Raymond Swanson, MD


Reactive Oxygen Species in Neuronal Signaling and Disease

Cell death and disease in the CNS have unique features stemming from the normal coupling of inflammation and glutamate neurotransmission to superoxide production.  We are investigating the basic physiology of this coupling, and at the same time targeting this link for therapeutic interventions in specific disease states.  The efforts are divided among three projects:
a) Superoxide and excitotoxicity. Glutamate excitotoxicity is a primary cause of neuronal death in stroke, brain trauma, and certain neurodegenerative disorders. We have shown that glutamate excitotoxicity requires production of superoxide by NADPH oxidase-2 (NOX2). We propose that superoxide production by NOX2 normally functions in brain plasticity, but drives cell death during sustained activation of glutamate receptors. Ongoing studies aim to identify key regulatory steps in the signaling pathway linking glutamate receptors to NOX2 activation, the normal targets of superoxide signaling in neurons and astrocytes, and routes of superoxide transport.
b) Inflammation in brain injury. A set of pre-clinical studies are evaluating the efficacy of suppressing the innate inflammatory response for a limited time interval after brain trauma. Studies ongoing are testing novel ways of suppressing brain inflammation, including inhibitors of poly(ADP-ribose) polymerase, and metabolic / dietary factors that alter the cytosolic NAD/NADH ratio. In particular, we are focusing on CtBP as an NADH-sensitive transcriptional co-repressor that regulates activation of microglia. These studies employ controlled cortical impact and blast models of brain trauma in both rodents and pigs, together with objective indicators axonal injury, motor function, and cognitive function.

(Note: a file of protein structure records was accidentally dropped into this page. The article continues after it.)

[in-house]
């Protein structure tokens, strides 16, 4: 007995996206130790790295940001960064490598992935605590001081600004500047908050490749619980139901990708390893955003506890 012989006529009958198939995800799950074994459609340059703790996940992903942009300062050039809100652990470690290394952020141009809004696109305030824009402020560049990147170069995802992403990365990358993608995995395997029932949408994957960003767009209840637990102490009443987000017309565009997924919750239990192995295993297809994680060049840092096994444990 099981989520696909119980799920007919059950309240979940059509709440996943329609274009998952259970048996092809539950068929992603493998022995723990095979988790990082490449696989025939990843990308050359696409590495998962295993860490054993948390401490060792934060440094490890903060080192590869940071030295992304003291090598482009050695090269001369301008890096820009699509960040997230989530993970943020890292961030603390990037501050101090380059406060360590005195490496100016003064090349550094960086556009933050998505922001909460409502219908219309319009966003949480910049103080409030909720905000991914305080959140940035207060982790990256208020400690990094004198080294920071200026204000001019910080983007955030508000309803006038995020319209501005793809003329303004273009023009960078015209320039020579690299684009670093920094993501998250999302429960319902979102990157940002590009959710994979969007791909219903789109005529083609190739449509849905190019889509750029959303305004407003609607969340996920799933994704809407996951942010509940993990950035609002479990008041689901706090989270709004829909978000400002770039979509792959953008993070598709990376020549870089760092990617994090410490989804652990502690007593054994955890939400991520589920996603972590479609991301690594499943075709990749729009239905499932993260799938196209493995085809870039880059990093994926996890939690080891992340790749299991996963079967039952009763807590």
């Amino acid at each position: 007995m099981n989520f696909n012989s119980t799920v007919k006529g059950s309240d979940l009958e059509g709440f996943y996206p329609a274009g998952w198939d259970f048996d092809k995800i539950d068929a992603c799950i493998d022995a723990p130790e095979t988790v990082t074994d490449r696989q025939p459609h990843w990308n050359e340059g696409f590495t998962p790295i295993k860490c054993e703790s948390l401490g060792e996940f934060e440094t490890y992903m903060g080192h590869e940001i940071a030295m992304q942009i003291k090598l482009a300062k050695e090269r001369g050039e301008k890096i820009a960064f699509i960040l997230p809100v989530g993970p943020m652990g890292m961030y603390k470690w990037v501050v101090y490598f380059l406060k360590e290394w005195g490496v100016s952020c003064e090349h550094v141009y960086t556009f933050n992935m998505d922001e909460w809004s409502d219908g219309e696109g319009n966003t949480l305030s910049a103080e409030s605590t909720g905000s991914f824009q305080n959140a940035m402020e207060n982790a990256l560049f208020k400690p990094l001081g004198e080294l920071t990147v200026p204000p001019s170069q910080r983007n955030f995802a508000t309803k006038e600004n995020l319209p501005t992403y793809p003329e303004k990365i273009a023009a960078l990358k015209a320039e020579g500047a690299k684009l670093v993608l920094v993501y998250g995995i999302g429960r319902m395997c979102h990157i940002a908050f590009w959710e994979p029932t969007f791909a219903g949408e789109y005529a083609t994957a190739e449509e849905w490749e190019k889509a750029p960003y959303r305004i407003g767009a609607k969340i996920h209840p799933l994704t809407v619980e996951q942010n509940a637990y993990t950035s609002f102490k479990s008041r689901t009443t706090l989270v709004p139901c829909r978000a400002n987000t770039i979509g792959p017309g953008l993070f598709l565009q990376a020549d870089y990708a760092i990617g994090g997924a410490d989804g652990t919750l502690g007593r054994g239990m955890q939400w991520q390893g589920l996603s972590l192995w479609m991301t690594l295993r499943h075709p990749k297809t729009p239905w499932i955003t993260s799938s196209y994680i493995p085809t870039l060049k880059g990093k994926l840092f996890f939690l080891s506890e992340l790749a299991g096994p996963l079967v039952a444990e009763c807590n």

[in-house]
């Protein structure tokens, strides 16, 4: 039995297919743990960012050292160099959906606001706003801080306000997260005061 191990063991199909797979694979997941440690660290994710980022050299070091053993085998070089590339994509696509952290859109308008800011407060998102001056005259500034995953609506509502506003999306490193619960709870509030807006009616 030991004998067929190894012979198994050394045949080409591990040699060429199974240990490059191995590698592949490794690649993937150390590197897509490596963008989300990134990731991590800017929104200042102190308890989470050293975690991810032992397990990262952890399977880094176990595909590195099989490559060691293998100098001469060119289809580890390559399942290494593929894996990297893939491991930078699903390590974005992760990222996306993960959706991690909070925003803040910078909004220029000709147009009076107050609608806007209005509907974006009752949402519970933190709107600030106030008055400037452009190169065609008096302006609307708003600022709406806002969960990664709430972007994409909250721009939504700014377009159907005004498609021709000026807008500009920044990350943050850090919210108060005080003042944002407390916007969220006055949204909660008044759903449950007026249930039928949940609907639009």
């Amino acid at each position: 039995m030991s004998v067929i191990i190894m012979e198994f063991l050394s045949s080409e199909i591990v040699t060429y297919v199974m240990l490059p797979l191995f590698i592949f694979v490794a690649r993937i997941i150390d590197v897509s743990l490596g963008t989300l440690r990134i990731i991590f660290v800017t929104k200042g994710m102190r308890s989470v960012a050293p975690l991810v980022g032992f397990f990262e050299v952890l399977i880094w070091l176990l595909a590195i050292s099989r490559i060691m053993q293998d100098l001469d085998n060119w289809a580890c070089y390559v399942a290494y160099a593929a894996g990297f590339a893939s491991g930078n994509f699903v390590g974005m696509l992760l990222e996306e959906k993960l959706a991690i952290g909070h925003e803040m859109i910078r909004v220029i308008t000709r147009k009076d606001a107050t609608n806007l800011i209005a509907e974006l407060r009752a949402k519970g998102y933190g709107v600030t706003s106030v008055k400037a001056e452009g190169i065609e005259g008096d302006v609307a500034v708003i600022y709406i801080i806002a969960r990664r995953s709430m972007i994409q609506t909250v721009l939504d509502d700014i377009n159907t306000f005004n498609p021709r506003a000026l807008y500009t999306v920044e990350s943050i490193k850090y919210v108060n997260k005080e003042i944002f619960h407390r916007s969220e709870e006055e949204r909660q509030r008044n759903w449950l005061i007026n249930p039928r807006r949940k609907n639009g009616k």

c) EAAC1 and neuronal glutathione metabolism.  We previously identified the “glutamate” transporter EAAC1 as the primary route by which neurons take up cysteine, the rat-limiting substrate for glutathione production. Mice lacking EAAC1 have reduced levels of neuronal glutathione and develop age-related oxidative stress neuronal death, particularly in dopaminergic neurons of the substantia nigra.  All of these changes can be reversed by administration of the cysteine precursor, N-acetyl cysteine. In collaboration with physicians at the SFVAMC, we are now evaluating the use of NAC in patients with Parkinson’s disease and the effect of oral NAC on thiol intermediates in human cerebrospinal fluid. 

Current Projects

  • What are the physiological functions of NMDAr –induced superoxide signaling?
  • How is NMDAr – induced superoxide signaling regulated (or mis-regulated)?
  • What is the biochemical mechanism by which inhibitors of poly(ADP-ribose) polymerase block microglial activation after brain injury?
  • How do metabolic factors regulate microglial activation (in particular, via CtBP)?
  • Does N-acetylcysteine (NAC) affect biomarkers in Parkinson’s disease?
  • Can NAC slow the clinical progression of Parkinson’s disease?

Lab Members

Robin Bishop
Research Associate

Ley Hian Low
Postdoctoral Fellow

Lab Website